It actually IS rocket science! Student Launch is a 9-month long challenge that tasks student teams from across the U.S. to design, build, test, and launch a high-powered rocket carrying a scientific or engineering payload. It is a hands-on, research-based, engineering activity and culminates each year with a final launch in Huntsville, Alabama home of NASA’s Marshall Space Flight Center. The activity offers multiple challenges reaching a broad audience colleges and universities as well as middle and high school aged students across the nation.
This document is an informational tool only and does not serve as an instructional guide to building a rocket. Please consult an experienced rocketeer for instructional guidance. Have fun, be safe, and welcome to the world of high-power rockets!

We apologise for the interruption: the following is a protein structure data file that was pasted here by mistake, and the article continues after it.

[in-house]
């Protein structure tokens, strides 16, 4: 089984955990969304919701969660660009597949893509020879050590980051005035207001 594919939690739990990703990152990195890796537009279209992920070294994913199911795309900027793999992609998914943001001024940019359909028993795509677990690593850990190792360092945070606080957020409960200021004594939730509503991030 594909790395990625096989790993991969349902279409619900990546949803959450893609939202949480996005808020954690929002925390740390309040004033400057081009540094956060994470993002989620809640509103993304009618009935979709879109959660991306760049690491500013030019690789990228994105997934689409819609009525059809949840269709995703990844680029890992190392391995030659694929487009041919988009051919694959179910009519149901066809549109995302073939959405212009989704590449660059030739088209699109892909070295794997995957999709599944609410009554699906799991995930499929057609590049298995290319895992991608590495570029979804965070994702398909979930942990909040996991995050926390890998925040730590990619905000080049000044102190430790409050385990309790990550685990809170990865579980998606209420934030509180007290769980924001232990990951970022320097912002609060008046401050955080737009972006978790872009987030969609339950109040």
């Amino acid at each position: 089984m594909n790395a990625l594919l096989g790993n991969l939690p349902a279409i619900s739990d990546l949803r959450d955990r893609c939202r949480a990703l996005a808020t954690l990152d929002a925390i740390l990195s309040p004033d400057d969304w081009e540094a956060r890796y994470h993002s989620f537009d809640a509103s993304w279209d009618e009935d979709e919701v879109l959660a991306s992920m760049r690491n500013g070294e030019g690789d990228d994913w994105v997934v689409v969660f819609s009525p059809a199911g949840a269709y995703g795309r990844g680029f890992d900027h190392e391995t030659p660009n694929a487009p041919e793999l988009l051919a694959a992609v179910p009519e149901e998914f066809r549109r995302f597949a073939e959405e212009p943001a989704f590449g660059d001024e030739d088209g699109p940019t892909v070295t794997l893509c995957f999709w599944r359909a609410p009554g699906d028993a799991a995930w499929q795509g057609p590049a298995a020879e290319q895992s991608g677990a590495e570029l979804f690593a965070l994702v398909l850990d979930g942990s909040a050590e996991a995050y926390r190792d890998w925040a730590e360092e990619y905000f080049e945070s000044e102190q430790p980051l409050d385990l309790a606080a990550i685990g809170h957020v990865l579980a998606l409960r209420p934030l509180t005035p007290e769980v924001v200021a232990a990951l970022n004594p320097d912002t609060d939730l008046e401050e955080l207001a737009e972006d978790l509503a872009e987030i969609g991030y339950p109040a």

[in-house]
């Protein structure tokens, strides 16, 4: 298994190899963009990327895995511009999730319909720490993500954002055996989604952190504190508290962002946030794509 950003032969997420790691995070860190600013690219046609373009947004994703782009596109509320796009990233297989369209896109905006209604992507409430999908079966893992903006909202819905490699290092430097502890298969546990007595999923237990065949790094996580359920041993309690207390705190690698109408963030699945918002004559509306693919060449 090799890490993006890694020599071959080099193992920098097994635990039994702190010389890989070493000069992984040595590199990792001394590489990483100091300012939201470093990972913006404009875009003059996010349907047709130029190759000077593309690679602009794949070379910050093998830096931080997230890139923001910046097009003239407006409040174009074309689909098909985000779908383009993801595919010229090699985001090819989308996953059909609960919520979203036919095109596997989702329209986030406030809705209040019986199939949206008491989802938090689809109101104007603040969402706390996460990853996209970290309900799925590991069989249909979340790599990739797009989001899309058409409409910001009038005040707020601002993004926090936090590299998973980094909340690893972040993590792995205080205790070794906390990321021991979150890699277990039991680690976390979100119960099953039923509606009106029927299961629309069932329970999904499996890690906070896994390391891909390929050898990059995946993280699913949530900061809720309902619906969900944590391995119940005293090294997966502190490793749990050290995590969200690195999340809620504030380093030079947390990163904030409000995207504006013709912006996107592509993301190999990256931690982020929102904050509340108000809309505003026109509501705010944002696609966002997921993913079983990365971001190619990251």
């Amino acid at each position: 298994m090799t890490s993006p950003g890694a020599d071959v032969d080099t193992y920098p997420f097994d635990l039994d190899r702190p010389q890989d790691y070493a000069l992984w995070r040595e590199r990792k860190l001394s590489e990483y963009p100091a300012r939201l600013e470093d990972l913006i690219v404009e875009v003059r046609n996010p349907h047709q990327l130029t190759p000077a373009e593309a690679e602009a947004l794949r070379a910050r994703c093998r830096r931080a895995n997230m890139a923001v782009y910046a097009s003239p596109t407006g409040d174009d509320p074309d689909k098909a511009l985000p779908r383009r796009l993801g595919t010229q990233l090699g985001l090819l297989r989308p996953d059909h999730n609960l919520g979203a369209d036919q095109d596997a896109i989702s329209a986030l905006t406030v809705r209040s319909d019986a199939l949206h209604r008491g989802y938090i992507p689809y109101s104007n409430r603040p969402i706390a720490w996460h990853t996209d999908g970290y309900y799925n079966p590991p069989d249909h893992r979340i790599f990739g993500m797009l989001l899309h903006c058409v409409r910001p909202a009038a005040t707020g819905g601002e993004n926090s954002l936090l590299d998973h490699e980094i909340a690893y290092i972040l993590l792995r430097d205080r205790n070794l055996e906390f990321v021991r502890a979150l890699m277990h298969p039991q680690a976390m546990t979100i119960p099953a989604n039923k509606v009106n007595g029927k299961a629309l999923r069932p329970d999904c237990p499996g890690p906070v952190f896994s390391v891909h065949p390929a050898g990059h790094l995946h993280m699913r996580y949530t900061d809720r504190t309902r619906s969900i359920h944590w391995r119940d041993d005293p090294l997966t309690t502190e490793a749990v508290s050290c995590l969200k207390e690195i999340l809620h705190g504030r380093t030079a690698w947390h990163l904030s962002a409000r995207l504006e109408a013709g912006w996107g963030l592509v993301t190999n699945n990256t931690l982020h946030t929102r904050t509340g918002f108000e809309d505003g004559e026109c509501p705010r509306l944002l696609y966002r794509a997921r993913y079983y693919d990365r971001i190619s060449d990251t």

Video Series Playlist
Here you will find a brief video series that will introduce the many elements of high-power rocketry, from materials to launch safety.
Official NASA MSFC photos of the 2023 Student Rocket Launch week
Please direct questions and inquiries regarding registration, competition operations or logistics to the challenge organizers listed below.
Fred Kepner NASA Marshall Space Flight Center Office of STEM Engagement Mail Code CS60 Marshall Space Flight Center, AL 35812 Email: Fred.Kepner@nasa.gov
Members of the news media interested in attending the NASA Student Launch activities or interviewing participants before or during the event should contact Chris Blair in the Marshall Center’s Public & Employee Communications Office.
Chris Blair NASA’s Marshall Space Flight Center Public Affairs Office Marshall Space Flight Center, AL 35812 Phone: 256-544-0034 Email:email@example.com
Authentic, hands-on learning experiences give students in middle school all the way through graduate school a chance to flex their design and engineering skills as they build and launch high-powered rockets, design robots capable of mining the Moon’s surface or traversing difficult lunar terrain, create human-powered rovers, and test technologies and tools to assist future astronauts working on the Moon.